When building a portfolio of stocks, bonds, and other assets, most people think of asset allocation as the primary factor in deciding which investments to buy. The best way to allocate assets is by risk tolerance, investors say, and that means investing mostly in low-risk assets with high dividend yields, such as utilities and telecom stocks.
That’s what they think—but there’s another side to the story. Some of the world’s leading financial thinkers advise investors to consider more than just risk when allocating assets. Some of them go so far as to recommend that you build your portfolio around principles like ethics or sustainability rather than standard metrics like market capitalization and price-to-earnings ratios.
These arguments appear contradictory at first glance. But on closer inspection, these two schools of thought aren’t so opposed after all: Both approaches recognize that a great deal of value can be found outside standard metrics. Here’s how you can do it too.
Establish Core Principles
Ethical investing is not a rigid process but starts with a set of core principles and values that you hold most dear. Investors use them to decide whether any given investment is a good fit for them.
There are hundreds of ways to invest ethically and sustainably. As an investor, you can’t possibly know about them. Instead, you must focus on the principles guiding your investment decisions. That’s how you can build a portfolio that fits who you are and what you care about.
Look for Companies With a Social Conscience
One way to invest ethically is to look for companies with a strong social conscience. By “social conscience,” we mean companies dedicated to doing the right thing for humankind, the environment, and their investors.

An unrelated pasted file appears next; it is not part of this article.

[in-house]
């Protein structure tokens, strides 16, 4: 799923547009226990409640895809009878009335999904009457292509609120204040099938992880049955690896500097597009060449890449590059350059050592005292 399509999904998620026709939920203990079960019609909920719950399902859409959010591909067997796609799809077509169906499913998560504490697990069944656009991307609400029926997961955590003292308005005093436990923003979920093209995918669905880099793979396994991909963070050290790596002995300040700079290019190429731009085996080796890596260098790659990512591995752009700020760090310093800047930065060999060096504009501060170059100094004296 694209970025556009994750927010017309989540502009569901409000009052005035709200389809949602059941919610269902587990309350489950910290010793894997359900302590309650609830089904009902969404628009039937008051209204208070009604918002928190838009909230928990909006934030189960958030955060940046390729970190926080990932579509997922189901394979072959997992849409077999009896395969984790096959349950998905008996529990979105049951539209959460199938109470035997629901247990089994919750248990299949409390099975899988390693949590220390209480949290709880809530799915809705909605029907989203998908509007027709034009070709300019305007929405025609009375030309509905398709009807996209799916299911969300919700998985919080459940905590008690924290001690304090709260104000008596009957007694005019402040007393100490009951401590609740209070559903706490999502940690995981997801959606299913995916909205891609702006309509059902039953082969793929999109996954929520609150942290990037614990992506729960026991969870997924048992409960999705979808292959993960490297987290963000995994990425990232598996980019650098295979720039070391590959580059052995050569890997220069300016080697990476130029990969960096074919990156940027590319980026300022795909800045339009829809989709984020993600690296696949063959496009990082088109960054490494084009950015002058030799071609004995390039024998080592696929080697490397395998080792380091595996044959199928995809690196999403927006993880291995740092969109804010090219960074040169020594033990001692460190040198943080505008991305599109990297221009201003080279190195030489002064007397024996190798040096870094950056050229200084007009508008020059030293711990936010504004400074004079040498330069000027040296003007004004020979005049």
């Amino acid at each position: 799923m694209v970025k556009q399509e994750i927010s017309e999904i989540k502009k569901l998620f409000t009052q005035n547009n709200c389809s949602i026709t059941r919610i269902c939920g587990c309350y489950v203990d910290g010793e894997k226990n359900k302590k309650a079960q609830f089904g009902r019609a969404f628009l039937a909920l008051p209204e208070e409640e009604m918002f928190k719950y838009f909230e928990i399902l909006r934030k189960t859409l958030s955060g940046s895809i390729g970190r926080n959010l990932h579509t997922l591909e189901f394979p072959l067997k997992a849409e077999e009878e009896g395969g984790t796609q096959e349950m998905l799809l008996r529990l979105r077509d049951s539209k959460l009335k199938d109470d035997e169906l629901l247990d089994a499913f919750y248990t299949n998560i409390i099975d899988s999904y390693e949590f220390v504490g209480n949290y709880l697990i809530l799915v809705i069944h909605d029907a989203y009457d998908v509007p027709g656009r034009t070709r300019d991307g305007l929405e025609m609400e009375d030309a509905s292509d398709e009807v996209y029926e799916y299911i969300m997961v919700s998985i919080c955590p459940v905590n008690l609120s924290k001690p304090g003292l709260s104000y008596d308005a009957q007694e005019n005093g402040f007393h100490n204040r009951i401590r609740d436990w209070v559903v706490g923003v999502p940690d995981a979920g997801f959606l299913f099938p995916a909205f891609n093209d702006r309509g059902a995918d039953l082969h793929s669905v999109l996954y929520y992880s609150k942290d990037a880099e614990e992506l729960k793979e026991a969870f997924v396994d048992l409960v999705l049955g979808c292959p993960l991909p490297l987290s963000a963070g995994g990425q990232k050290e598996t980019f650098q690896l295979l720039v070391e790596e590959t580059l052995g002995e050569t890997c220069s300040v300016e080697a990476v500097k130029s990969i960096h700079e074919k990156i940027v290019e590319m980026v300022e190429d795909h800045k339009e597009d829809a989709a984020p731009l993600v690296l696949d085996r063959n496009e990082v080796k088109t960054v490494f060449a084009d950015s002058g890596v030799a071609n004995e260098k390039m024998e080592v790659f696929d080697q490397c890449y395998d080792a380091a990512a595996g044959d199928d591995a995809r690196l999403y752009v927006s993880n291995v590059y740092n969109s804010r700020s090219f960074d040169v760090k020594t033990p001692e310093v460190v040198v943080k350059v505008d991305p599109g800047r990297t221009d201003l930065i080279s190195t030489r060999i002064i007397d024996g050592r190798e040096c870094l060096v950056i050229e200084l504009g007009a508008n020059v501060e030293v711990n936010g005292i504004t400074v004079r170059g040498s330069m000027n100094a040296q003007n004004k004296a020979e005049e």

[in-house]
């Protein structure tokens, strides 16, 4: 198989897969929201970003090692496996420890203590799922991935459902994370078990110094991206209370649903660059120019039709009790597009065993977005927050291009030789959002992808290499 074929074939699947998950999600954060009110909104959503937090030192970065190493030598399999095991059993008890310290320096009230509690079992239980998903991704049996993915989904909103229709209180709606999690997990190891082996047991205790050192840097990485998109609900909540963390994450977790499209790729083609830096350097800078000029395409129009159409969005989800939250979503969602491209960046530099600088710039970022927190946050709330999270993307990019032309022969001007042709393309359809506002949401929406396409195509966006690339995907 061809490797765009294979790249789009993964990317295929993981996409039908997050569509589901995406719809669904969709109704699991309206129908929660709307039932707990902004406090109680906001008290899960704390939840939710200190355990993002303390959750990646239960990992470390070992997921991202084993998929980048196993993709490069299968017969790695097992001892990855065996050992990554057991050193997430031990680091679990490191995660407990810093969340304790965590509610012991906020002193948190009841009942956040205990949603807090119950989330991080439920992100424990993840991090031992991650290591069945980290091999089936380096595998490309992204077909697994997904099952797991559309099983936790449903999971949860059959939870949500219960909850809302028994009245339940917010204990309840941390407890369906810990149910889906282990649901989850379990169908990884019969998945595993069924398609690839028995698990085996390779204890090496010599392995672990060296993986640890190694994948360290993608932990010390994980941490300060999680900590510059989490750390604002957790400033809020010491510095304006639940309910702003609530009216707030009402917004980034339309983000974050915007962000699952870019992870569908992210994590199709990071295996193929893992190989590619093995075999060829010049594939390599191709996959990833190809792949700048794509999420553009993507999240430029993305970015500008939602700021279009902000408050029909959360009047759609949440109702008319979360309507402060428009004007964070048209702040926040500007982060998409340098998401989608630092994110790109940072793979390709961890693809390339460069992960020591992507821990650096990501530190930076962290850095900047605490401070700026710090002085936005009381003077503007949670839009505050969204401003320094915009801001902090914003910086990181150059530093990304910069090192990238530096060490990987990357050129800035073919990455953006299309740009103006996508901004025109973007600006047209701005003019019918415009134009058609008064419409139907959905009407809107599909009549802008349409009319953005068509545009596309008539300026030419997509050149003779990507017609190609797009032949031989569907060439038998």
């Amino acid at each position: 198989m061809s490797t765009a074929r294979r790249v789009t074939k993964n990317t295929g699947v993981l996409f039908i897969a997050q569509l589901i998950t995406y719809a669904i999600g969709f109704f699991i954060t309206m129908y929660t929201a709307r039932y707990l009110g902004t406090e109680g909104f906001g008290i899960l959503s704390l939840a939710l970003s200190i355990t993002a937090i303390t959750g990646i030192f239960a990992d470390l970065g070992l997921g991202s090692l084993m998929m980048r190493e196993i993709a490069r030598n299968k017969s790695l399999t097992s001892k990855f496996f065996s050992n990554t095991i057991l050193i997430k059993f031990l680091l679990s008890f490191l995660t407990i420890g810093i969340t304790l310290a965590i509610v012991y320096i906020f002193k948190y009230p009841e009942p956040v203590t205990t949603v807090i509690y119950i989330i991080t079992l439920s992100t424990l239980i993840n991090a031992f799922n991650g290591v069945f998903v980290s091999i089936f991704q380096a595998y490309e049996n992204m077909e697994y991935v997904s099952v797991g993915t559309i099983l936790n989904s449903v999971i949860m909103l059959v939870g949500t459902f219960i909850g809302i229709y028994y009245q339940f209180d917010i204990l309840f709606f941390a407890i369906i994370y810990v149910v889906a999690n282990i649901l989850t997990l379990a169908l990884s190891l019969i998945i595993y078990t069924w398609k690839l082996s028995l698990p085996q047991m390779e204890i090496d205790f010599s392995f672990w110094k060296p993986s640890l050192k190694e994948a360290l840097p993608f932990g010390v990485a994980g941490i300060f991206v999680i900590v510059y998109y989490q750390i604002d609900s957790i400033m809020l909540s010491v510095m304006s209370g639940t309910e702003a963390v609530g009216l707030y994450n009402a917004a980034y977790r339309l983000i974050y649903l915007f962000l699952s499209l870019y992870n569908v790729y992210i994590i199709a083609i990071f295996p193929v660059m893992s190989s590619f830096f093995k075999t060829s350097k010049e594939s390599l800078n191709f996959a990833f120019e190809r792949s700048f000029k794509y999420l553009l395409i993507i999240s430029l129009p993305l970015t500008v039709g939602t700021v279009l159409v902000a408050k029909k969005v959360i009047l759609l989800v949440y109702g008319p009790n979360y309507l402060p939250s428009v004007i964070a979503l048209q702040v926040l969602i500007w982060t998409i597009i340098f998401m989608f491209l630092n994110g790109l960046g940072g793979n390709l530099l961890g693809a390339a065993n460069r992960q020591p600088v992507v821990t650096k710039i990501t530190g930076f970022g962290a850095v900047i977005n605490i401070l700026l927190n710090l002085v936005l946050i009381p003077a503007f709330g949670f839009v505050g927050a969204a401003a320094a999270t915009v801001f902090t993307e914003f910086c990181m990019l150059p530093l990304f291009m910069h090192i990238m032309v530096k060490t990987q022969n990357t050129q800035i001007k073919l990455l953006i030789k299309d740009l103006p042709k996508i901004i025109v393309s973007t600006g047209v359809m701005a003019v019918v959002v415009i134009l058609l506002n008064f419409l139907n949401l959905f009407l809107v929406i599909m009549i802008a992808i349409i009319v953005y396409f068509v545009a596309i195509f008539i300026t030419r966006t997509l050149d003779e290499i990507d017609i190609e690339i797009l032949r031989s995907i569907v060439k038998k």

Among the equity indices, the S&P 500 is the most often used benchmark for evaluating your investment performance. The S&P 500 is a broad index that includes the 500 largest companies by market cap in the United States.
You can find a list of the companies in the S&P 500, along with their ticker symbols, on the website of any major financial data provider like Morningstar or Yahoo Finance. Once you’ve identified the companies in the S&P 500 with a social conscience, you can proceed to include them in your portfolio.
Watch Out for Dark Corners in the Market
Not all markets are made equal. Some markets are less transparent than others, which makes them riskier for investors. Renewable energy, water, and agriculture are the most transparent markets for sustainable investing.
So, if you want to invest ethically, you could avoid investing in fossil fuel companies and instead put your money in companies that generate a significant percentage of their revenue from renewable energy sources.
You can’t just focus on risk if you want to build a portfolio with maximum long-term growth potential. You also have to consider how a company’s values and its approach to business affect its long-term success.
That’s because ethical investing is not just about avoiding the stocks of ethically objectionable companies—it’s also about seeking out and supporting companies with a strong social mission for the betterment of humankind.